Gardner 2 Gardner: Now is the time for early pest intervention with dormant applications

The strange affectation of peach leaf curl.
The strange affectation of peach leaf curl.

It happens every year, just after the peach trees leaf out in the spring, I get a number of calls from home growers that their peach leaves look like they have been infected by aliens.
The leaves turn a bizarre pink and even more unsettling, their texture is buckled and pinched and turns leather-like — the answer, peach leaf curl — a disease caused by the fungus, Taphrina. The unfortunate thing is the treatment has to be done the February before the spring. Such is the case for dormant applications of some fungicides and oils. Now is the sweet spot for using these great controls, but you have to learn some important tips.
It should seem obvious from the name, but it isn’t, that dormant applications should only be used during the dormant season. Used in the growing season, you run the risk of a permanent dormancy (death) of your plants. Dormant treatments are strong — whether horticultural oils that help to smother overwintering insects; or as in the case of the peach leaf curl, using a strong lime-sulfur solution to burn off the fungal spores. Using these treatments are highly effective and often, in the case of insects, reduces the need for additional repeat treatments during the growing season.
The tricky part is the timing. Mother Nature has sure had her hot flashes this winter, with much of winter hovering in the 40-degree range, so dormancy may break early — or not. Early February is usually our target time for treatment.
But as I repeat every time, we talk applications of anything, read the label, the label is the law. All plant application labels have very specific details to treatment. Usually, our biggest flaw is how much, but when it comes to dormant application, the key is when.
For peach leaf curl, the University of Illinois Extension recommends lime-sulfur, chlorothalonil, or a copper solution (called Bordeaux mixture) should be applied to trees in late fall after leaves have dropped, or early spring before the buds begin to swell. Usually, for us in Northern Illinois, the winter application is easier to predict than fall.
When using these products it is essential to really saturate every crack and crevice of the bark, and even spray around the base of the peach trees on the ground. These funguses are tricky, they hide in the most protected places. That is why it is important to provide good coverage. Also, dormant treatments are a one-and-done not repeat treatments, so it is key to pay close attention to how you apply.
The fungicidal treatment for peach leaf curl is for peaches, ornamental peaches and nectarines. A very specific target group of plants. The use of horticultural oil as an insecticide is much more far-reaching for our plants. And it has two rates. It is key to follow this information.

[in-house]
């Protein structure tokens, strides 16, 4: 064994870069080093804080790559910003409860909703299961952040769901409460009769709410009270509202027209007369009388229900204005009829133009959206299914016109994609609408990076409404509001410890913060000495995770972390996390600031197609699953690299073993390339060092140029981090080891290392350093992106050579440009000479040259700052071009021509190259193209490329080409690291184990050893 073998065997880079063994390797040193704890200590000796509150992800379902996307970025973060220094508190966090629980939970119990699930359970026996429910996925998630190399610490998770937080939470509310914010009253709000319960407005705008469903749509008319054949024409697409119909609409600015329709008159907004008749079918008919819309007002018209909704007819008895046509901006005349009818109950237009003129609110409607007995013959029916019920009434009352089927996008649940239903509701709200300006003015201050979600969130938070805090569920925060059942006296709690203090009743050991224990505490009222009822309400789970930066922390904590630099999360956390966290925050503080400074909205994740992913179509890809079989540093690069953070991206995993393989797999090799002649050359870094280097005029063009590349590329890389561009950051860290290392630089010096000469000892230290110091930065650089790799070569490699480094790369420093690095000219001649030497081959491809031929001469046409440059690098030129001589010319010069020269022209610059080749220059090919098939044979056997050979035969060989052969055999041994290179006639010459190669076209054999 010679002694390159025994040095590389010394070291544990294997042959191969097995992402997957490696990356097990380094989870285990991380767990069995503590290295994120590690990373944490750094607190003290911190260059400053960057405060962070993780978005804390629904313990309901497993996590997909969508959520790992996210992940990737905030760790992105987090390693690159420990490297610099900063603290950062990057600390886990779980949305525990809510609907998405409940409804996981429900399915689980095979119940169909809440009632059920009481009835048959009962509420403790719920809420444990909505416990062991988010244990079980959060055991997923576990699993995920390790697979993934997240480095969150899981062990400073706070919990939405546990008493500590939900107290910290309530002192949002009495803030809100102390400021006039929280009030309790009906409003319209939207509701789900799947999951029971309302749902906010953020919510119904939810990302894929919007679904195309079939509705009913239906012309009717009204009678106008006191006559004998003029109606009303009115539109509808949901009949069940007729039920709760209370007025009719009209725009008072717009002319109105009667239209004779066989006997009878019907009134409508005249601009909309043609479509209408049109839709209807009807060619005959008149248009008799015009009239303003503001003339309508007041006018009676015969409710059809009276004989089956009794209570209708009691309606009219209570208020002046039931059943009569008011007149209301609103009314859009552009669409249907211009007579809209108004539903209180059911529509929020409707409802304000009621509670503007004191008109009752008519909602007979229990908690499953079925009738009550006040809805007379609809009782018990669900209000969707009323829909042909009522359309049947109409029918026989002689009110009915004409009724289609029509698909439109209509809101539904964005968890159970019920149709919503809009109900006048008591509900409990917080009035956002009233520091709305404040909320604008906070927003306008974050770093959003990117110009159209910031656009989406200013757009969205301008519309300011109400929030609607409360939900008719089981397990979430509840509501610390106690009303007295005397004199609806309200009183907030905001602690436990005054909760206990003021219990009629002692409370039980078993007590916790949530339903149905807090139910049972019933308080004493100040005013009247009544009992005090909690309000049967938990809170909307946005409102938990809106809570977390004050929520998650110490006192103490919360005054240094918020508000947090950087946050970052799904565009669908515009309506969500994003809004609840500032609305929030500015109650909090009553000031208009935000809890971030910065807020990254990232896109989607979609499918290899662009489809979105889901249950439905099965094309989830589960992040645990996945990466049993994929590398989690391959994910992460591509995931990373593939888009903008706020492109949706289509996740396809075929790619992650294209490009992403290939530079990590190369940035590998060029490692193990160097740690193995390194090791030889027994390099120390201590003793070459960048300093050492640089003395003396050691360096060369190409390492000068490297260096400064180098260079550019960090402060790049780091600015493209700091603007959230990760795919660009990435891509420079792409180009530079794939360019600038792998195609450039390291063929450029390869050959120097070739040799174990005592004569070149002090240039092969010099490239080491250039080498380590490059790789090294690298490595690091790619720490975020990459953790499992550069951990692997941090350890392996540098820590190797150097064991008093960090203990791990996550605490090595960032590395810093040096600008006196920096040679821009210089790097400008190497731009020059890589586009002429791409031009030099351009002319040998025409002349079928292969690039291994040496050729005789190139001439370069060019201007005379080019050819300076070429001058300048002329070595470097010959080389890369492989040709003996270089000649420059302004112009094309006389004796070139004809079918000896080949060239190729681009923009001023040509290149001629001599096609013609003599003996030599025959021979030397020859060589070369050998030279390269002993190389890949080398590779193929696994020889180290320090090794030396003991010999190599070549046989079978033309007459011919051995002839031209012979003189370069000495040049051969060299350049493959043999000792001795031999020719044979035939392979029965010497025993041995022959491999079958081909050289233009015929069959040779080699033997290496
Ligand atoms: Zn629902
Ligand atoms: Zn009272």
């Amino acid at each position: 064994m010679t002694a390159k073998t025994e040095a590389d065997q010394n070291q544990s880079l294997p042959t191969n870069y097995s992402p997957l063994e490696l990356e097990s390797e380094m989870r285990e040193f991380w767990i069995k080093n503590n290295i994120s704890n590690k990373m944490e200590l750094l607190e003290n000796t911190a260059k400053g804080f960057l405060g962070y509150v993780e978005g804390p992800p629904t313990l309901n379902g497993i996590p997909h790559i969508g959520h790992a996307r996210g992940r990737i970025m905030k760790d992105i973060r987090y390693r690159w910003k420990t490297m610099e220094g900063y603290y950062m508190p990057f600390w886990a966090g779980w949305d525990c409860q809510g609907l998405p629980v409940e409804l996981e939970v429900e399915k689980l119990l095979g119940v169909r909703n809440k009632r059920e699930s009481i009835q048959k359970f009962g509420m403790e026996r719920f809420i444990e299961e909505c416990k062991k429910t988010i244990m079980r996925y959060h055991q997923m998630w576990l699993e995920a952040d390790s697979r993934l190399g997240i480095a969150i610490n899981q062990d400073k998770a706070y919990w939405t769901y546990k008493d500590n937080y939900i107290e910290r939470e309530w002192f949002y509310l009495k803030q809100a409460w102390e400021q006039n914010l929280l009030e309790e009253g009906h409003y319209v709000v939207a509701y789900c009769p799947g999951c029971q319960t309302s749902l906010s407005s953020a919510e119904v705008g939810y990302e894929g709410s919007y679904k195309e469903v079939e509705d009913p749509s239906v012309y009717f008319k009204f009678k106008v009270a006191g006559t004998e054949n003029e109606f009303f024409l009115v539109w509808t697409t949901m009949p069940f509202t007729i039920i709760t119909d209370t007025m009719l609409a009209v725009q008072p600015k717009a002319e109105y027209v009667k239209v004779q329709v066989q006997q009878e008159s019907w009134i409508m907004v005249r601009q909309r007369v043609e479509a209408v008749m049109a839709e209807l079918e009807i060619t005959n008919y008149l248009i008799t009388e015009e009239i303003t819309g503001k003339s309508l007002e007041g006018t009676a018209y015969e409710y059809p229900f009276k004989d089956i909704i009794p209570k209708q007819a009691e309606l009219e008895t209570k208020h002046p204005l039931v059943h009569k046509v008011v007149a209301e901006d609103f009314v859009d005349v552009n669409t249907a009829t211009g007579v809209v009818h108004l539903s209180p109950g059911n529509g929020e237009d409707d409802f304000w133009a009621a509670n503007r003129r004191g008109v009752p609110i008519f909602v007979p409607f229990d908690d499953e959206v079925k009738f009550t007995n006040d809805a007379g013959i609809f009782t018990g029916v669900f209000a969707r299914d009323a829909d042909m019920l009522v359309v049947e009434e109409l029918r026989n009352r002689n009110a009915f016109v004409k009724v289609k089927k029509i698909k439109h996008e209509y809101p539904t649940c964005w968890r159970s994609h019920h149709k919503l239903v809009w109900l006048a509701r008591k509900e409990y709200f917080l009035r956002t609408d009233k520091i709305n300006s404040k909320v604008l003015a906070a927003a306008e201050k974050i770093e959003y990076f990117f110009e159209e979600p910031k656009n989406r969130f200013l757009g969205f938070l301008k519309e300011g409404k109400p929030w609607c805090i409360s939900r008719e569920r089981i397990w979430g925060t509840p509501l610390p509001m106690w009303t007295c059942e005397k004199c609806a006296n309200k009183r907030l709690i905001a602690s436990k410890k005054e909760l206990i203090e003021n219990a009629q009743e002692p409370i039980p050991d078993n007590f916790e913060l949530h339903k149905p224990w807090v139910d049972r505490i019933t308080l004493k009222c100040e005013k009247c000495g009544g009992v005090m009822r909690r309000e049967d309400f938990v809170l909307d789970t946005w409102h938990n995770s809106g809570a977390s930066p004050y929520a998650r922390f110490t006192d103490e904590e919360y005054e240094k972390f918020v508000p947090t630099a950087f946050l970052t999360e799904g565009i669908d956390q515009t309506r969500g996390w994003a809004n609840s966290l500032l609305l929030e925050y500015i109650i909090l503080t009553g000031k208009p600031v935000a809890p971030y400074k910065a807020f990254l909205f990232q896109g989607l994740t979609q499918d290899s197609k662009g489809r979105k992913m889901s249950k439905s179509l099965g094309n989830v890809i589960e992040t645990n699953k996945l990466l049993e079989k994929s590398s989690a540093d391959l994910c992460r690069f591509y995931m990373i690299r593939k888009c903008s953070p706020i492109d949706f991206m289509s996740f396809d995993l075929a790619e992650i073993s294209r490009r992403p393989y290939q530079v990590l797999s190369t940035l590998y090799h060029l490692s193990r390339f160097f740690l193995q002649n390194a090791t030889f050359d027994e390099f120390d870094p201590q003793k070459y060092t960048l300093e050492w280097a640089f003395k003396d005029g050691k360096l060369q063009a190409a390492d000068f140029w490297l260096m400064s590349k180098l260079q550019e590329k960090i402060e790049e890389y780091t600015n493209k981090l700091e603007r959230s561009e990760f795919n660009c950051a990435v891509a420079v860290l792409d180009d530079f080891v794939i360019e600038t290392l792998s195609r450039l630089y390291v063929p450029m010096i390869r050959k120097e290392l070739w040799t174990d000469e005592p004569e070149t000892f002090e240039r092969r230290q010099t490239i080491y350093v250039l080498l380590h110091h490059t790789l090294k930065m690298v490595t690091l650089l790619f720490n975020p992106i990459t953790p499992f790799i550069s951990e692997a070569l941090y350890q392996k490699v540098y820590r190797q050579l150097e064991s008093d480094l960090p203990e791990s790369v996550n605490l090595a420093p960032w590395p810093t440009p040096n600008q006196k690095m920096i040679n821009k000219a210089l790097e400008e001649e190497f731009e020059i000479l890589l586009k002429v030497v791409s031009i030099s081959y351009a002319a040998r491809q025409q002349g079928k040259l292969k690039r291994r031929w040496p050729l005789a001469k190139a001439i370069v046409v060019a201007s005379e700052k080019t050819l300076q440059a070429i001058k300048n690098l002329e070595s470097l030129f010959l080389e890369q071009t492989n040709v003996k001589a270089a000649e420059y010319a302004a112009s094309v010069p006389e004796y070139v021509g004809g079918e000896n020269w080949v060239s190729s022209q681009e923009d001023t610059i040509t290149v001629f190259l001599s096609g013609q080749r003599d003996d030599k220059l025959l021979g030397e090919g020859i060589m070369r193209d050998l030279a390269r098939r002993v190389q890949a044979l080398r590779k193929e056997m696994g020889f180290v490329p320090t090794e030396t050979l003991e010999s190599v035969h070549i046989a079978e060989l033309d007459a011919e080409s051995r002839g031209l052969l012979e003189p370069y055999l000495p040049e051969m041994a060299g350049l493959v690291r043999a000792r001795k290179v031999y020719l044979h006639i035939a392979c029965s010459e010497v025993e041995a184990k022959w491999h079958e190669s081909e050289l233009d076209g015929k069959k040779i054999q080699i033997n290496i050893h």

Dormant oil and summer weight oil (also known as all season horticultural oil) are the same product, but applied at different rates. The popularity of use of horticultural oils is on the rise since these products are not nerve toxins like most pesticides, but rather, a physical control.
Insects breathe through holes on the sides of their bodies, these openings are called spiracles. The oil coats these openings and, in effect, strangles the insects.
As gruesome as it sounds, it is highly effective and has a bonus over traditional pesticides. Since it is a physical control, not chemical, insects cannot develop a tolerance to oils. With pesticides, insects eventually (sometimes over a short period of time) as they reproduce, produce individuals that are resistant to a specific pesticide. As those resistant individuals find each other and reproduce, now we have resistant generations.
The dormant oils are used in the winter. Be sure you are reading the rate of dilution for the winter application, as the more summer weight dilution will not be effective in winter temperatures. Again, as with the dormant application of the fungicides, coverage is key.
Avoid just an over-the-top spray, and be sure to concentrate on the “armpits” of the branches. Under branches, particularly at the juncture where they meet the trunk are notorious hideouts for overwintering insects.
It also is beneficial to spray the area underneath the trees with dormant applications, because overwintering insects are often harboring there, too.
There is one more benefit to these dormant applications; it gives gardeners an opportunity something to do outside in mid-winter.
While you are out there, start to inspect for any other winter issues like branches broken from winter winds, or a piece of caulking on the house that has come loose, creating a welcome opening for mice.


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